I can’t pinpoint my love of old Hollywood or my interest in my roots to a certain day or year. My memory has always been unreliable- at times fuzzy and prone to fugues, at times strangely precise. I think history is like that, too. Some details fade completely. Others, with some effort, remain and become woven into a multi-colored sweater of lore that you put on occasionally when you want to feel warm. My newly adopted motto, when it comes to both memories and history, is: “Write it down before it fades!” This blog is, in part, an attempt to do just that.

I can’t remember a time that I wasn’t interested in my roots. When I was a child I no doubt exasperated my mom with constant requests to “tell me a story” about her family. Genetics was the only part of Biology class that didn’t make me feel like a medieval torture victim. Maybe because I was an only child, I grew up fascinated by siblings and big families. I could tell you the difference between a second cousin and a 1st cousin 1x removed without blinking an eye. There was always a detective inside lying dormant, but it was the birth of my daughter, 2 and a half years ago, that really woke me up. DNA became this thing that was not only me, but her. I want her to know her history. Facts are facts and can stick around, but the stories are the things that are most in danger of fading…and who doesn’t love a good story? I want her to know the one about my grandfather Harold Lyle Brown, a navigator in World War 2, and the case of bronchitis that prevented him from flying and saved his life when his plane was shot down. Then maybe I’ll work around to the one about my great aunt Edith DiBagno, who, when left by her parents to collect the rent on their properties, did so…with interesting results. Edith was a character.

My interest in classic Hollywood began around the time I saw Desk Set on the Turner Classic Movies channel, introduced by Robert Osborne, the remarkably endearing (former) “face” of Turner Classic Movies. Again, my memory is fuzzy on the details. I don’t know if I remember watching Desk Set when it aired on TCM, but I do know I watched the VHS copy that my dad recorded many, many times. Katharine Hepburn and Joan Blondell could make any desk job look glamorous. Smart ladies who knew they were smart, who snorted when they giggled because they drank too much champagne at the office Christmas party, who just happened to have a dessert with the intriguing name of Floating Island in their “icebox” on a Friday night, who refused to have their jobs taken by the most enormous computer i’d ever seen and worked together to outwit it quickly became the epitome of what I wanted to be. The garish, hot pink Electronic Dream Phone (from the 1991 Milton Bradley game) served as my “office phone” while I scribbled notes on my dad’s old work stationary and mimicked Blondell’s snappy-sweet way of speaking. Desk Set is still one of my favorites, though I have yet to see a water dispenser filled with champagne at any of MY desk jobs.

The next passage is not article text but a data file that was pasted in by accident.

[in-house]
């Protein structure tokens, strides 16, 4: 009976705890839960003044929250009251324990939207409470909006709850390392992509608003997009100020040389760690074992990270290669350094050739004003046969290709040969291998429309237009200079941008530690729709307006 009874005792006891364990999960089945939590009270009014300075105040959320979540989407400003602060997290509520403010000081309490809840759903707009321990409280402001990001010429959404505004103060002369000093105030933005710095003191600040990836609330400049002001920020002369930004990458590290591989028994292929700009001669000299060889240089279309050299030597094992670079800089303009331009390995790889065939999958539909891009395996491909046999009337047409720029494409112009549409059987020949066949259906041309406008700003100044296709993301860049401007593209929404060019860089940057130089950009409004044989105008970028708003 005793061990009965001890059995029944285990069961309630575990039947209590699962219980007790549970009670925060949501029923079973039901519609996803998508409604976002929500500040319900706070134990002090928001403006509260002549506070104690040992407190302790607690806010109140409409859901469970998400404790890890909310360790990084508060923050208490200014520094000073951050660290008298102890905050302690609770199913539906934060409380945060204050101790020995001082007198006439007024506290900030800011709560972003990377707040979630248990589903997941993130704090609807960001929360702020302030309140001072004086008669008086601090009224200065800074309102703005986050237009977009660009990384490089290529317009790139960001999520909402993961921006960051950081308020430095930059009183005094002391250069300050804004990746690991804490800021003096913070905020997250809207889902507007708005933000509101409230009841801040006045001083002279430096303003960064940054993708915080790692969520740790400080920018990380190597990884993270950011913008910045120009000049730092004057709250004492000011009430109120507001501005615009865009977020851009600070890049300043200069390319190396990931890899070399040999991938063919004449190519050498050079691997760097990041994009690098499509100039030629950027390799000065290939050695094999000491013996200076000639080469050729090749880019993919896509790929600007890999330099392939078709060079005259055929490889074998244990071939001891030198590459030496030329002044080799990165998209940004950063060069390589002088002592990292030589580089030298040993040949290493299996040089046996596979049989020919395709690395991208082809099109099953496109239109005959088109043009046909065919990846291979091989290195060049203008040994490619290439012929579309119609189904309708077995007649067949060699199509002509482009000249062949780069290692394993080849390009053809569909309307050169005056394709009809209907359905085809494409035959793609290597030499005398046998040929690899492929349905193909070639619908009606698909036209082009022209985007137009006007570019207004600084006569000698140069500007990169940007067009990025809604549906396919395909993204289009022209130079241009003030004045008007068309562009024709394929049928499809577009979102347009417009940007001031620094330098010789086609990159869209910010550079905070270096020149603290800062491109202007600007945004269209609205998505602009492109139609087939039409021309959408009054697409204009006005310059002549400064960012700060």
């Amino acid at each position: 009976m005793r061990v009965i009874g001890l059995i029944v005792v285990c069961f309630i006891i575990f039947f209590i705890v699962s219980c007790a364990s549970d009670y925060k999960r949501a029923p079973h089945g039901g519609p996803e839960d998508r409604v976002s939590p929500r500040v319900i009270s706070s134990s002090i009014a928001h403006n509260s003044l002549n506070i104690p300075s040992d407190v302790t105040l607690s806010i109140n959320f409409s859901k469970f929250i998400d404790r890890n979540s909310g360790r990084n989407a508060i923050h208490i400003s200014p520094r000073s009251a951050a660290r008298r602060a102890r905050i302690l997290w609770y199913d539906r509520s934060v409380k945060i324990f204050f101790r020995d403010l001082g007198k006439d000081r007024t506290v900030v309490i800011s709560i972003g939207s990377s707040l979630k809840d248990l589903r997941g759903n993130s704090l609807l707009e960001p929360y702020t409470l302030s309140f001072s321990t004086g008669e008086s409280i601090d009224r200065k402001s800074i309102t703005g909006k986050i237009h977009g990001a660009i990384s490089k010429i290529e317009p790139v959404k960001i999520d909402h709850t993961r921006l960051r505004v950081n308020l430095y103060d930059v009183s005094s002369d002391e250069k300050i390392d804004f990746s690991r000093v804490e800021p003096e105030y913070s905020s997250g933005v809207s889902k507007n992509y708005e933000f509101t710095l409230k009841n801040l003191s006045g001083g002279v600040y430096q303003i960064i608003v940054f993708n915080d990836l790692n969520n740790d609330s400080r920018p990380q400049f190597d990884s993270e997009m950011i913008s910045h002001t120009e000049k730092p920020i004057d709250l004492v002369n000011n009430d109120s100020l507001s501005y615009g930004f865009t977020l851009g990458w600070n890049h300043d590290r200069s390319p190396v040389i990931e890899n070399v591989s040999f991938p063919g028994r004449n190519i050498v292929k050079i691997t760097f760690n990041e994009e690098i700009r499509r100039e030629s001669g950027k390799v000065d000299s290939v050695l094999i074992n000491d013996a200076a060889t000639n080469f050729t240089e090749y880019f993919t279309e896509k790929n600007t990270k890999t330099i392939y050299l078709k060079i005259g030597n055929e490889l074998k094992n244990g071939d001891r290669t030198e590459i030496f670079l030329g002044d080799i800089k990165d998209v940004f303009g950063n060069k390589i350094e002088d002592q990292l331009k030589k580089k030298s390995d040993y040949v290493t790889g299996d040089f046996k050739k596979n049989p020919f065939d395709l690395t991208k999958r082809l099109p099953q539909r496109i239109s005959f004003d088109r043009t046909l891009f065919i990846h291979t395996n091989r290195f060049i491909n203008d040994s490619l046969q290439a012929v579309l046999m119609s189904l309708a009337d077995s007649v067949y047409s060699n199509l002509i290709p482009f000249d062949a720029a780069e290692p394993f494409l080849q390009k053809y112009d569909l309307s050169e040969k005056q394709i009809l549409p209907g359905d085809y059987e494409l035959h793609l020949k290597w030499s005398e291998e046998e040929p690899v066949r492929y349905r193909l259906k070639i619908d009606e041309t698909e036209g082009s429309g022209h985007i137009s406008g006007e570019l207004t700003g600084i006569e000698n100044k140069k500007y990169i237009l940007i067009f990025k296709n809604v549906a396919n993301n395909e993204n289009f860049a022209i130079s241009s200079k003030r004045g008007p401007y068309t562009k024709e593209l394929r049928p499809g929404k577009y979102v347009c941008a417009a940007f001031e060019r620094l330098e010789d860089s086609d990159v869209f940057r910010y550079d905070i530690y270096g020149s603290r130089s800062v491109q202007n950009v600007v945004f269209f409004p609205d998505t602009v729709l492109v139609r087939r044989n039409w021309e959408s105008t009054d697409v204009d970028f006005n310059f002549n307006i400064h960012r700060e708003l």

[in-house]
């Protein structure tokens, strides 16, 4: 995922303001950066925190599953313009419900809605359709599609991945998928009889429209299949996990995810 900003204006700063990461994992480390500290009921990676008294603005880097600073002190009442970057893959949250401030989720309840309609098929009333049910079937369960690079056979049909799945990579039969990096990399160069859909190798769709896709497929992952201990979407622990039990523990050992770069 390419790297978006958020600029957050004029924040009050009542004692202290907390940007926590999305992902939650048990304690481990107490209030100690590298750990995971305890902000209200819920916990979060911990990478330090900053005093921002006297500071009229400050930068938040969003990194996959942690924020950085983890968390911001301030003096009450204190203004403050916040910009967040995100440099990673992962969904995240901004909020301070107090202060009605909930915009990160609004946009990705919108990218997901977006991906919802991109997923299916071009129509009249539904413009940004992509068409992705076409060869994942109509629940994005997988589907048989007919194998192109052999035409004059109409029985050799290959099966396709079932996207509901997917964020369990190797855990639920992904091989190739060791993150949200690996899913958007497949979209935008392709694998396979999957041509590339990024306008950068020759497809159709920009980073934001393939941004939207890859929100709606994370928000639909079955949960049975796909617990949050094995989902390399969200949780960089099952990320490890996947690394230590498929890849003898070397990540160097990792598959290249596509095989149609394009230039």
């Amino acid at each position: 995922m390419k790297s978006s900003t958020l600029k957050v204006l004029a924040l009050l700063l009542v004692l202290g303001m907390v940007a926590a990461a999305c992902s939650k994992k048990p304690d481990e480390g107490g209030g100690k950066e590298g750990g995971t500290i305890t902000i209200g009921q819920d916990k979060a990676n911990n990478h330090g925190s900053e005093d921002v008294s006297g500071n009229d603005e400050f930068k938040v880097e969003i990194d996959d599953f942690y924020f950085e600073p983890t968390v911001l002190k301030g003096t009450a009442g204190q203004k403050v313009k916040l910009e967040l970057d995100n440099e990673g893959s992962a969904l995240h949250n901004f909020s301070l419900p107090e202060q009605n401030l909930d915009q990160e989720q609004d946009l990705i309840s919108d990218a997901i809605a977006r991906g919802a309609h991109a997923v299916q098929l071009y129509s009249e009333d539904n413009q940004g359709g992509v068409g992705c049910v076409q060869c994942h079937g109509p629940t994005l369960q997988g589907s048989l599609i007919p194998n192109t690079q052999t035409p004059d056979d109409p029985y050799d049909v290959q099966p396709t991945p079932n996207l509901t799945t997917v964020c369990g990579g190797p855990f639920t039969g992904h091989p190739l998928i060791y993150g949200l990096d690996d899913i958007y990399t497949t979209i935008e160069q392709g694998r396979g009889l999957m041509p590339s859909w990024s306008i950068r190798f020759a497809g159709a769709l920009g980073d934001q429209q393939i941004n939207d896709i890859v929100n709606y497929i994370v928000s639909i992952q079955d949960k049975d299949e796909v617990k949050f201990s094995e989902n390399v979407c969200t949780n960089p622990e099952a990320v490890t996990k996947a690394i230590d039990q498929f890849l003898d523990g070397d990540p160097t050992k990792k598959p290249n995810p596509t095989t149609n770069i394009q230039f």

Feb 2009 ladies

One of the saddest things to me is realizing that some of my favorite faces in Hollywood are fading and fading fast. Many people have never heard of Ava Gardner, let alone Florence Lawrence. In addition to recording my own family history and stories, I would like to dedicate a post to one of my favorite classic stars every now and again. Having them fade away completely is too depressing for me to accept without some form of protest. This is it.

I can’t promise that my writing will be fluid, as I tend to think in bursts. I will probably come back and add to posts as I remember details. Memories and stories. What’s important is just writing them all down, whenever you can. Ask the questions and write down the answers. Write them down, write them down, write them down. It’s the best advice I can offer.